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The J&J vaccine is back. Next comes trust.

The short pause shows safety checks are working, but it’s up to doctors and officials to explain that to unvaccinated people.

April 29, 2021
Ms Tech | Getty

Last week US regulators recommended resuming use of the Johnson & Johnson vaccine, after deciding that a side effect involving blood clots was too rare to justify continuing the brief suspension they had imposed: there were just 15 reported instances out of 8 million doses. But even though the pause lasted just 11 days, it raised new concerns about whether Americans will trust vaccinations. Recent polling shows that confidence in the Johnson & Johnson shot in particular is very low, with 73% of unvaccinated people saying they wouldn’t accept a dose if offered.

That could pose new challenges for health-care providers, public health departments, and other government officials working to get everyone vaccinated. 

Ben Weston, director of medical services at the Milwaukee County Office of Emergency Management in Wisconsin, says that some confidence has been lost, and restoring it is going to take time and effort.

“We’re all still trying to figure out the best way to message that it actually is a very safe vaccine,” Weston says. “Nationally—and internationally, for that matter—we have a lot of work to do to continue to instill confidence in all the vaccines.”

However, not everyone thinks the hiatus necessarily set those efforts back. Holly Fernandez Lynch, an assistant professor of medical ethics at the University of Pennsylvania, says that pausing the vaccine even for such a rare side effect could actually leave people feeling more secure—if government officials can communicate the message effectively.

“The regulators exist to keep you safe. They paused when they saw a safety concern. You can trust when they allow things to resume,” says Fernandez Lynch, who studies the Food and Drug Administration and its policies. “The regulatory system is working exactly as it’s intended.”

Seema Shah, a bioethicist at Lurie Children’s Hospital in Chicago, says that though the pause wasn’t ideal, forging ahead on distributing the Johnson & Johnson shot without stopping to investigate the clots would have been worse. 

“I keep thinking about the counterfactual,” says. “If the FDA hadn’t paused, what kind of signal would that have sent?”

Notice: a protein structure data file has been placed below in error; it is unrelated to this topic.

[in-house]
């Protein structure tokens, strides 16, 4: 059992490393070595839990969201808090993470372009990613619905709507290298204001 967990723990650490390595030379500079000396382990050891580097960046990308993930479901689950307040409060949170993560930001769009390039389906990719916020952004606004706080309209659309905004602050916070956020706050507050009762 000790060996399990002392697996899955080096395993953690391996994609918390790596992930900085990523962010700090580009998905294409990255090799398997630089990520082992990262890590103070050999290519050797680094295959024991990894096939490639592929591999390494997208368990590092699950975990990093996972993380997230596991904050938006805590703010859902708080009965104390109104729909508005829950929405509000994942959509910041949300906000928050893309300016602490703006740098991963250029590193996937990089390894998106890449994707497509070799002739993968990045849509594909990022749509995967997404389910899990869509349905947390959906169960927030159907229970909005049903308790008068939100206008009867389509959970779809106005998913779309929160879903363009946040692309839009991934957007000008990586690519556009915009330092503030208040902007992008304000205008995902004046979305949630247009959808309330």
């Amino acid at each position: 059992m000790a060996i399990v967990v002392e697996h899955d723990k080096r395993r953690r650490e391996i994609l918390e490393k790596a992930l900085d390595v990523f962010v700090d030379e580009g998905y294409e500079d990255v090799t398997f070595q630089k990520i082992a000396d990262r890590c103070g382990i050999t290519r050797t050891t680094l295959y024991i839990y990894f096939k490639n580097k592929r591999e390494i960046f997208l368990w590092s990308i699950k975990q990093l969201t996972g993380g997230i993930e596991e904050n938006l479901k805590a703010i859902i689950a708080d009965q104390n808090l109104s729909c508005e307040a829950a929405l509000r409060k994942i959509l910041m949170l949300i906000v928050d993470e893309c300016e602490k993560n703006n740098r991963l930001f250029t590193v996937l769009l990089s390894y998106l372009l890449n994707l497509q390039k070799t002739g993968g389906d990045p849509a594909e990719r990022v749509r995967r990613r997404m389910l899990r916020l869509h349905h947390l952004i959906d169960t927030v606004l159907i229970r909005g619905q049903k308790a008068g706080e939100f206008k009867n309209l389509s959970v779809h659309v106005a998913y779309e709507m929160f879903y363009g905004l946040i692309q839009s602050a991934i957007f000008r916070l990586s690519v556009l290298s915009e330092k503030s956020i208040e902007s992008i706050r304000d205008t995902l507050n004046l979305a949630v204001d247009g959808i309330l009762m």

Having options can increase trust

Many health-care providers and government officials have seen the Johnson & Johnson vaccine, which uses conventional virus-based technology to deliver the needed genetic instructions, as a useful alternative to the mRNA vaccines from Pfizer and Moderna. Because it requires just one dose, it is well suited for people who may not stay in one place long enough to schedule a second dose, such as college students and people experiencing homelessness. 

Many other people simply prefer the one-shot option—whether for convenience or because they don’t like needles to begin with. Gig and shift workers may have narrow windows in which they can get to a vaccine appointment, making Johnson & Johnson a better option.

The Johnson & Johnson vaccine is also easier to distribute and administer because it doesn’t need the especially cold storage temperatures that mRNA vaccines require. That makes it convenient for vaccinating homebound patients, people in rural communities, and patients at pop-up clinics that may not have special freezers. 

“If the FDA hadn’t paused, what kind of signal would that have sent?”

Seema Shah, bioethicist at Lurie Children’s Hospital in Chicago

But despite these benefits, the vaccine engendered mistrust after manufacturing issues and studies that showed it was less effective at preventing infection: while the Pfizer and Moderna vaccines were 95% and 94% effective against symptomatic infections, the Johnson & Johnson shot was 72% effective against moderate to severe cases. Though the comparison isn’t perfect, seeing headlines about inferiority can add up, and those who are working to build trust need to take them into account. 

“It’s going to require some important messaging to help people understand we’re not foisting the bad vaccine on you—there isn’t a bad vaccine that we would allow to stay in use,” Fernandez Lynch says. She also notes that doctors will now need to communicate with patients to win their confidence. They’re the ones who can explain the relatively low risk of side effects, or offer alternatives for those who are concerned.

Building that trust is a long game, she says: “It’s not just about today; it’s not just about the J&J vaccine; it’s not just about covid vaccines. It’s about trust in science, the government, and public health.”

This story is part of the Pandemic Technology Project, supported by the Rockefeller Foundation.

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